It takes a monster to kill children. But to watch monsters kill children again and again and do nothing isn’t just insanity—it’s inhumanity." – Amanda Gorman
Dear GSE Colleagues,
I cannot believe I am writing to you once again to offer consolation, support, and words of sadness after another instance of mass murder. Today, the community of Uvalde, TX is forced to confront the unthinkable and unimaginable. I’ve got to be honest; I am struggling to find words that come even close to sounding supportive or hopeful. I am absolutely outraged and disgusted that those elected to the most powerful offices in the land sleep well at night knowing that their actions (or inactions) directly contribute to the murder of innocent human beings. 21 human beings are dead. That is an undeniable fact. Another undeniable fact is that it is too easy, way too easy, for people to gain access to assault weapons in this country.
Let me be very clear – without guns, specifically semi-automatic weapons of mass destruction, the hate and dehumanization that allows a person to choose to murder others might not be as life-threatening. This does not mean we don’t do everything in our power to address systemic hate and dehumanization, far from it. We all have roles to play to prevent the death of innocent people. Getting guns off of our streets is necessary but it is not sufficient.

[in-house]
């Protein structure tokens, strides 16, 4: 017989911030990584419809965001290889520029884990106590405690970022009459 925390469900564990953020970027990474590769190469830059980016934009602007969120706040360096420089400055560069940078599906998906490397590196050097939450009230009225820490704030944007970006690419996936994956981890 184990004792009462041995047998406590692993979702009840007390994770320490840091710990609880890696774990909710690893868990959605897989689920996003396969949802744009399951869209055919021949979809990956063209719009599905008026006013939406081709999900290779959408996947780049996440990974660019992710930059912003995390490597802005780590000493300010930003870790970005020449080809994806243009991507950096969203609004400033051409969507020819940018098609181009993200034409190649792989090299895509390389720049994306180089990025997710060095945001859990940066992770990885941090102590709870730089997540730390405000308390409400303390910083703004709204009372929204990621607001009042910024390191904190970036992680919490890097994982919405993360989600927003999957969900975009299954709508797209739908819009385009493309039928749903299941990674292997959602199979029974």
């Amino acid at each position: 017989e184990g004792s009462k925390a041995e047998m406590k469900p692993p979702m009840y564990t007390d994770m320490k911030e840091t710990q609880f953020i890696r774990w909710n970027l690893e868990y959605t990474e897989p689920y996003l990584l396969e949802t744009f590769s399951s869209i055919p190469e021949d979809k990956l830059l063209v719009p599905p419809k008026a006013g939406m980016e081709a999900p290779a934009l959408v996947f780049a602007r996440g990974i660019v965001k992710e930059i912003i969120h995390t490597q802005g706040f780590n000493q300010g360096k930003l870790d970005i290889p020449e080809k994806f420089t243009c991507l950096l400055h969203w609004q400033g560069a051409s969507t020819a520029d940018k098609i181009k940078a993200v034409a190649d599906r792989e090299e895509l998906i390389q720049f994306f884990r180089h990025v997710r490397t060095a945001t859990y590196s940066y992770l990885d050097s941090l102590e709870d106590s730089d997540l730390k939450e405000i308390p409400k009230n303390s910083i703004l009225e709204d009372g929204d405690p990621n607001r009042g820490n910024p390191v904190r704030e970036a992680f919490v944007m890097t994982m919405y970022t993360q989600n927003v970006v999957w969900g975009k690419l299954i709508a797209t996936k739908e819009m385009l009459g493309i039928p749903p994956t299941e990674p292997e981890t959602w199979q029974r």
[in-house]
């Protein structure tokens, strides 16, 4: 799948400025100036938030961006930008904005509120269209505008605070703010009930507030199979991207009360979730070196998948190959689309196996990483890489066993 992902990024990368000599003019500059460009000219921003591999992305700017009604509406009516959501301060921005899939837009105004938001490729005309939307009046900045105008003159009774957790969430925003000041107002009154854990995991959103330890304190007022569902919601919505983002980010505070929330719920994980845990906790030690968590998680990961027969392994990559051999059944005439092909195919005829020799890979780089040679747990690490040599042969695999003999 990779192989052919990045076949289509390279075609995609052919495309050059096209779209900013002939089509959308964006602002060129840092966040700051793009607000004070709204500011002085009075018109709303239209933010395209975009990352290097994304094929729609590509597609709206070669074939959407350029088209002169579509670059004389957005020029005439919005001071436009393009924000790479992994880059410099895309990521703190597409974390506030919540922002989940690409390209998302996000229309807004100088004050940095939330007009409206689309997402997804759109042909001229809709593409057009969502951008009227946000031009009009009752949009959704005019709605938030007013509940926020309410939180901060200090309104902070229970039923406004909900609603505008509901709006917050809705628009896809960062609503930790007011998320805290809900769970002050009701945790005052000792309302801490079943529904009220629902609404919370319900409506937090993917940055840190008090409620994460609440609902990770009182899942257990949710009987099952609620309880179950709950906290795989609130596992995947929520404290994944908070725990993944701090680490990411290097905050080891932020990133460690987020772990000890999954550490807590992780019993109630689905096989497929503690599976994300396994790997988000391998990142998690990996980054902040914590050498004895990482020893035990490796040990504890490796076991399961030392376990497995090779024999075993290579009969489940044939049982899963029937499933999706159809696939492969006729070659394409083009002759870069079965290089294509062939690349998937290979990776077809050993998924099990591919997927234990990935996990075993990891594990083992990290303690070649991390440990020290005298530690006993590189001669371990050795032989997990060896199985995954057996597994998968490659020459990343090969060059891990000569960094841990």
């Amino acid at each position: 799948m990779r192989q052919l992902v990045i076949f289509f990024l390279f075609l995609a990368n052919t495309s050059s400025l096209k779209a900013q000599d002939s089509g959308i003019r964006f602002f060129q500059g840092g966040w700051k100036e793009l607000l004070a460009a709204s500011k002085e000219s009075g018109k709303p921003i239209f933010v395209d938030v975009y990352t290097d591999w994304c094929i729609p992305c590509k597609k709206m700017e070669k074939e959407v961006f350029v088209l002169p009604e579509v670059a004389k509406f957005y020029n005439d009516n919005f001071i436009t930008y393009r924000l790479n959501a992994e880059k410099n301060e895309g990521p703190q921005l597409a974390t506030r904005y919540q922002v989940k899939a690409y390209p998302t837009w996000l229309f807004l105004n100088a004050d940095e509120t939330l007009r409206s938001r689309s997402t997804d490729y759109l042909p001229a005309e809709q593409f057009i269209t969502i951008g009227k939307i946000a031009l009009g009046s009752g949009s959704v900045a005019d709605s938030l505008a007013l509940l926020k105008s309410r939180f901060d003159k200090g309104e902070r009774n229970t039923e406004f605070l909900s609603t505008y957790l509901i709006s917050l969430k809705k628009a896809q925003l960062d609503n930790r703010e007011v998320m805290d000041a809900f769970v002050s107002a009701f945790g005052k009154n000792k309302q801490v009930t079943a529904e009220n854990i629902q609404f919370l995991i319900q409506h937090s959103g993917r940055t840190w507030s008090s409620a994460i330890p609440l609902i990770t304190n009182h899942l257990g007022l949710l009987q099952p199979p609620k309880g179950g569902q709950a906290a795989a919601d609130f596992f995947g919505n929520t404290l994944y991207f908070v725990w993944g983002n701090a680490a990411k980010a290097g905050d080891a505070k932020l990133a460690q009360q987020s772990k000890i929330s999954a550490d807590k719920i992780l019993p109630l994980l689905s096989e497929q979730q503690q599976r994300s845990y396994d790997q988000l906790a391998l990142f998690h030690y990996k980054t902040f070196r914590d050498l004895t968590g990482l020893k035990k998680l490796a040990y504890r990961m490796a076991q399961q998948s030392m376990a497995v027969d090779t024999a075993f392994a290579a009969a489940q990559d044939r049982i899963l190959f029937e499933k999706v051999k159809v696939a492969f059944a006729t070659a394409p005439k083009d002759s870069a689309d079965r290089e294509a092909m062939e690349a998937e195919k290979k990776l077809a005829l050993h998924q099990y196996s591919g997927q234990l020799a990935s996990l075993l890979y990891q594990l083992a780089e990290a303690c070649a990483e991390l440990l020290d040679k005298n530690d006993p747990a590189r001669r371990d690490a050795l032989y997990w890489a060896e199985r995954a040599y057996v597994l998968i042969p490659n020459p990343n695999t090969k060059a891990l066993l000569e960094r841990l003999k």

We must do more in our schools to foster a true sense of mutual respect among human beings. This cannot be done by hollowing out our curriculum or restricting what teachers can and cannot say in the classroom. We must use our education system to break the scourge of hatred, violence, racism, and dehumanization that is eroding society and sending us, to paraphrase David Frum, into a downward spiral toward barbarism. This is where we, as a community of scholars, can and should make a difference.
I know we are still reeling from the mass shooting in Buffalo and have very little to offer others as we feel unmoored ourselves. Please do what you can to reach out and lend support or comfort to those around you who are hurting or paralyzed with fear to send their children to school or the supermarket. Reach out to your spheres of influence and let them know you are there if needed.
Suzanne Rosenblith, PhD
Dean and Professor
Graduate School of Education
University at Buffalo, The State University of New York